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of those compositions, suggested by a passage in the Spectator—I think it ran thus:

Pluviæque loquaces Descendêre jugis, et garrulus ingruit imber. Virgil's ear must have had all the delicacy of Spenser's; there are two verses in the fourth Georgic unrivalled for sweetness,-

Te dulcis conjux, te solo in littore secum,

Te veniente die, te decedente canebat. Thus you see I was not half so precocious as West, who, while at Eton, used to versify in his sleep.


Alas, you seem now equally to have forsaken poetry and poets.


It is over with our History*, but I am rejoiced to find the subject taken up by a scholar and a man of taste. Hurd, sent to me the other day, requesting me to furnish Mr. Warton with any fragments or sketches of our abandoned design. I fear my contribution will be a very insignificant

However, though we no longer intend to write about poets, we can talk of them.


Alluding to the History of Poetry which he at one period proposed to write in conjunction with his friend Mason.



We should need many long Summer days, from morn till dewy eve, to rescue these pearls from the covetous sands. The Sea of Time is restless and encroaching; the wave of each returning hour washes away some fragments from the venerable fabrics of departed genius. Certainly the reader of modern song, knows little of those fragrant flowers that blossom around the overgrown and forgotten fountains of our early poetry.


A very pretty flight of flowery extravagance, only requiring to be translated into prose to become perfect. It will, indeed, to pursue your own image, be very agreeable to wander with curious feet through the green and sequestered paths of this unfrequented Garden ; and the more so, as we shall not be obliged to stray from our sofa; with me, a very important consideration. The task will be hardly less delightful than reading a new novel of Crebillon ; particularly in this

Chamber deaf to noise and blind to light *. Let us endeavour to pronounce correct, rather than pretty criticisms. In the Grecian Games,

* Sir Philip Sidney.

officers were appointed to examine the statues of the victors, and to reduce or destroy all that exceeded the proper elevation. The duty of a true critic resembles theirs. In walking through the Temple of Fame, he ought not only to replace the statues which years have impaired or prejudice removed; but to throw down and break to pieces, every one that owes its place to adventitious popularity, or to any cause save natural merit. We will admit none who have proclaimed themselves poets by the sound of the trumpet.


With whom shall we begin ?


With him who first led poetry from those rough and thorny seats where she lay hid for so many years, into the pure, open, and flowery light. Need I add the name of Chaucer. I have taken the liberty of applying Ben Jonson's account of philosophy to the history of our poetry. Before Chaucer there is nothing to reward the imagination; that dark age belongs only to the student of our language and antiquities. We will leave Mr. Warton to luxuriate over the origin of rhyme among the Franks, Saxons, and Provençaux,--and to compare and unravel, the verse-romances, the madrigals, the sestines, &c. The scholar will ever draw his first draught of pure English from the well of Chaucer. Lydgate says with truth, that he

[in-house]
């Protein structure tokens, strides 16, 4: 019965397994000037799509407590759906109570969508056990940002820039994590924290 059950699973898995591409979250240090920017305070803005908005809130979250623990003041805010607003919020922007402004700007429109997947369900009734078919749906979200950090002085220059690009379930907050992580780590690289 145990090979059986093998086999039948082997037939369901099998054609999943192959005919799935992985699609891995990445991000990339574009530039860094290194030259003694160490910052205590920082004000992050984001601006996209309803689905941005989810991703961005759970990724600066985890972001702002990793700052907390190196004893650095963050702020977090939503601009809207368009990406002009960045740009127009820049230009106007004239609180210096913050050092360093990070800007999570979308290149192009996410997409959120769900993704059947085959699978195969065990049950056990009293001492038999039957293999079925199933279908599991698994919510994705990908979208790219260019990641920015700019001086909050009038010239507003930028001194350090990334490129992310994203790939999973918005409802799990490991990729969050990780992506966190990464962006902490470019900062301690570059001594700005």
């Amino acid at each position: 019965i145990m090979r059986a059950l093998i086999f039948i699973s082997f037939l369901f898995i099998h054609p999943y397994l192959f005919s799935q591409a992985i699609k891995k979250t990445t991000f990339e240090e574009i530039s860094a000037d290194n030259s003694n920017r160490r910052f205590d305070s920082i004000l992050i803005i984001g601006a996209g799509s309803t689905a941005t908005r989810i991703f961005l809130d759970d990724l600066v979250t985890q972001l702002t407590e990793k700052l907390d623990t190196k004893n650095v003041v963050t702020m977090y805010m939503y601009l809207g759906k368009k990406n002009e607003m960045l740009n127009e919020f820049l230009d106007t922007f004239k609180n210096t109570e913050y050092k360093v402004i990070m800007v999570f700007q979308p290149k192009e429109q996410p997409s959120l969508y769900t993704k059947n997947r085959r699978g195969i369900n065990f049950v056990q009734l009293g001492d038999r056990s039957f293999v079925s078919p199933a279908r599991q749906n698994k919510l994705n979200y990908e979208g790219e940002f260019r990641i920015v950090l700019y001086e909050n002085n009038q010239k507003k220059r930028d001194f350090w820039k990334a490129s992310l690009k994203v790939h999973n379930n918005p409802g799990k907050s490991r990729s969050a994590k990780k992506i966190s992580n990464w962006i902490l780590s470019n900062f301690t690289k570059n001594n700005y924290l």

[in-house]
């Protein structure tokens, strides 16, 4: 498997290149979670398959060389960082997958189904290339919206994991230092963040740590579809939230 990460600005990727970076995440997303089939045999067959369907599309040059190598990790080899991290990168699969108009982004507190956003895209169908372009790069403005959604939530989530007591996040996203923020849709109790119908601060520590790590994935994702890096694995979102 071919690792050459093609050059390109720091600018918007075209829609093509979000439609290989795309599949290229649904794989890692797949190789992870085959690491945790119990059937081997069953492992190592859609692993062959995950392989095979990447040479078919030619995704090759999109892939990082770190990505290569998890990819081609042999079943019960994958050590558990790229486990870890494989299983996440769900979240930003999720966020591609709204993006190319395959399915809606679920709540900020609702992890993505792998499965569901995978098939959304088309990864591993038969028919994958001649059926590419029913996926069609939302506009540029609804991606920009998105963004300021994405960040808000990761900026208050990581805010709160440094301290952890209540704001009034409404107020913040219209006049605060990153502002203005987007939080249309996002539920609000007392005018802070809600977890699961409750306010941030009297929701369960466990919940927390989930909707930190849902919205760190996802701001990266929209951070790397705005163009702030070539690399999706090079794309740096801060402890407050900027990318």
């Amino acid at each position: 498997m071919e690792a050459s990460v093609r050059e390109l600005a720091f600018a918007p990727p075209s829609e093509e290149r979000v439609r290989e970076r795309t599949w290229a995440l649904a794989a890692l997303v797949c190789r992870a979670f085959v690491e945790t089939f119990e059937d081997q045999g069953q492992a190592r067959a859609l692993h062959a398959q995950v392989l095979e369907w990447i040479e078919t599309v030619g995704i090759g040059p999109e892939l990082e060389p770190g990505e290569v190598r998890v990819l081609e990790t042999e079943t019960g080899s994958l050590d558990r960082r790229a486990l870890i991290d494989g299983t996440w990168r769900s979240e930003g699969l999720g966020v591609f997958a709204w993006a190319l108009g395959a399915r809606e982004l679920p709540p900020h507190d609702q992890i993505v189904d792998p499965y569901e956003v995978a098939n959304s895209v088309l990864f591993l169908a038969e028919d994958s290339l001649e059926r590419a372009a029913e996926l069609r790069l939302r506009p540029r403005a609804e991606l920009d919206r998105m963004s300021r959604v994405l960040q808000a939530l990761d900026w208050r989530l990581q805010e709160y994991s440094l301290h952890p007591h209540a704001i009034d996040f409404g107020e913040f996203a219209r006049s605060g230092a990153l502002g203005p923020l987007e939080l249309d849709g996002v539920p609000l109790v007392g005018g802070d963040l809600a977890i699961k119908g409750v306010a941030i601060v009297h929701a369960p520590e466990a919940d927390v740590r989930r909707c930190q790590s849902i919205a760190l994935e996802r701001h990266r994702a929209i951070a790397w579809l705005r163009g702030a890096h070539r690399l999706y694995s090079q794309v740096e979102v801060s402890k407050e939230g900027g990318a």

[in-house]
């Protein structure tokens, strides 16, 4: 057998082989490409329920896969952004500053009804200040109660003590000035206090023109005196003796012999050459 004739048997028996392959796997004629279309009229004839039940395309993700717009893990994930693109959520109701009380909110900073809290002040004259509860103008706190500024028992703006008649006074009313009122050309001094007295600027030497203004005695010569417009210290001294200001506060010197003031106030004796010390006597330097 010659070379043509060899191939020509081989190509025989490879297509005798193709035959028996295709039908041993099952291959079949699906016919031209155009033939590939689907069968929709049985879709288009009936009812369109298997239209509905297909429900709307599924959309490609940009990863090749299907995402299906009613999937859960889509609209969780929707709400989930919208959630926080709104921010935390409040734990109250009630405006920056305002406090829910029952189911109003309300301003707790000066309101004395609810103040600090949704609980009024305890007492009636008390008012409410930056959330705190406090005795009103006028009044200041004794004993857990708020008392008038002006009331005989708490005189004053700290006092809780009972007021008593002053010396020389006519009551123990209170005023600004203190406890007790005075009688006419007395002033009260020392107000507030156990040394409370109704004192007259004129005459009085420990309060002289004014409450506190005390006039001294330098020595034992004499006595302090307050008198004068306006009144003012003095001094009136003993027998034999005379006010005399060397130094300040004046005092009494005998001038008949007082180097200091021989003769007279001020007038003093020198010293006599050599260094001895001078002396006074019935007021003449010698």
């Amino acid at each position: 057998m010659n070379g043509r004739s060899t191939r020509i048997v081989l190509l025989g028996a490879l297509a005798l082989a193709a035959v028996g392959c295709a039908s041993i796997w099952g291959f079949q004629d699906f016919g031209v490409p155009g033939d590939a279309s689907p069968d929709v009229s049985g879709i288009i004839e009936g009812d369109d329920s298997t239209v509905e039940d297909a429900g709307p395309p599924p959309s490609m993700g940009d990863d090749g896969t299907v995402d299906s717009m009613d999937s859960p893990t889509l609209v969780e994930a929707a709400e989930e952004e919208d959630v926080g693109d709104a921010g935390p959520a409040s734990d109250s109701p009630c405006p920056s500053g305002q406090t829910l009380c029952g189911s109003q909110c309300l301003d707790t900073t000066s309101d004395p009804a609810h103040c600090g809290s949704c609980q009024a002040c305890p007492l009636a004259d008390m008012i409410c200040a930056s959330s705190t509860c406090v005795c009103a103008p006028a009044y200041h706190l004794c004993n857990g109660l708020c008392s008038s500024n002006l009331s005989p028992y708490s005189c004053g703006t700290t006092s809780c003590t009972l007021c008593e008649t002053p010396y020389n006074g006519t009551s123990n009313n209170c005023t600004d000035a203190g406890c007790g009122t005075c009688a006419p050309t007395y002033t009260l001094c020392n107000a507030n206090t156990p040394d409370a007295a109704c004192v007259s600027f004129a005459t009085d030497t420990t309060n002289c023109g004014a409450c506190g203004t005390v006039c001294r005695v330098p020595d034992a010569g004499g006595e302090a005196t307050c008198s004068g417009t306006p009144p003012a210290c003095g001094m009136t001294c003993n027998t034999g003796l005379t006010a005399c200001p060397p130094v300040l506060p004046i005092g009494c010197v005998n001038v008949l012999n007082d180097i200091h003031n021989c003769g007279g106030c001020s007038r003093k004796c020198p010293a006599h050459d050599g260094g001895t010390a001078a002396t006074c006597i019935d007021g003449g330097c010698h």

Made first to distylle and rayne
The gold dew droppys of speche and eloquence

Into our tongue through his excellence. You may find in his works the originals of the hepta and octo-syllabic measures, afterwards refined by Milton, in his lyric poems, into perfect harmony; and of that grander heroic, which under the skilful toil of Dryden and of Pope, assumed a dignity, combined with a variety and sweetness not to be surpassed. Dante regarded it, both from the gravity of the rhythm, and its general capacity, as the fit vehicle for the highest themes *. The full merit of Chaucer's versification is only now beginning to be felt. Yet I am not inclined to admit Dryden's insensibility to its music. There is the rude sweetness, he writes, of a Scotch tune in it, which is natural and pleasing, though not perfect. In this little sentence he seems to convey a very just idea of the matter. sional ruggedness and negligence of the author are not without charms; for the continuity even of sweetness grows unpleasing.

The occa

* Tam temporis occupatione, quam capacitate sententiæ, constructionis et vocabulorum, &c.—De Vulgari Eloquentia, Lib. ii., c. 5.

But whatever doubts may be entertained regarding his appreciation of Chaucer's metrical skill,

his admiration of the liveliness and truth of his manner cannot be questioned. The Canterbury Tales possess the twofold advantage of poems and stories; they have the fancy and embellishments of the first; the graphic sketches of the second. He does not, as Daniel unjustly objected to Spenser, paint shadows, or even bodies, but minds. Each pilgrim is distinguished by his peculiar physiognomy, moral, as well as physical. Pope used to call him the first tale-teller in the true enlivened natural way; and Dryden declared that he had them all before him, with their humours, dresses, and faces, as distinctly as if he had supped with them at the Tabard. So have I, and I often behold the company of twenty-nine, winding out of the gate of Pembroke, in long array, on their journey to the shrine of St. Thomas à Becket. You may catch a glimpse of them now from yonder window.There is the Prioress, perfectly conversant with the French language, as taught at “the scole of Stratford atte Bowe;" the Monk with his head shining like glass, his sleeves embroidered with costly fur, and his hood fastened with a golden clasp; the Friar lisping out of wantonness,

To make his English swete upon the tongue.

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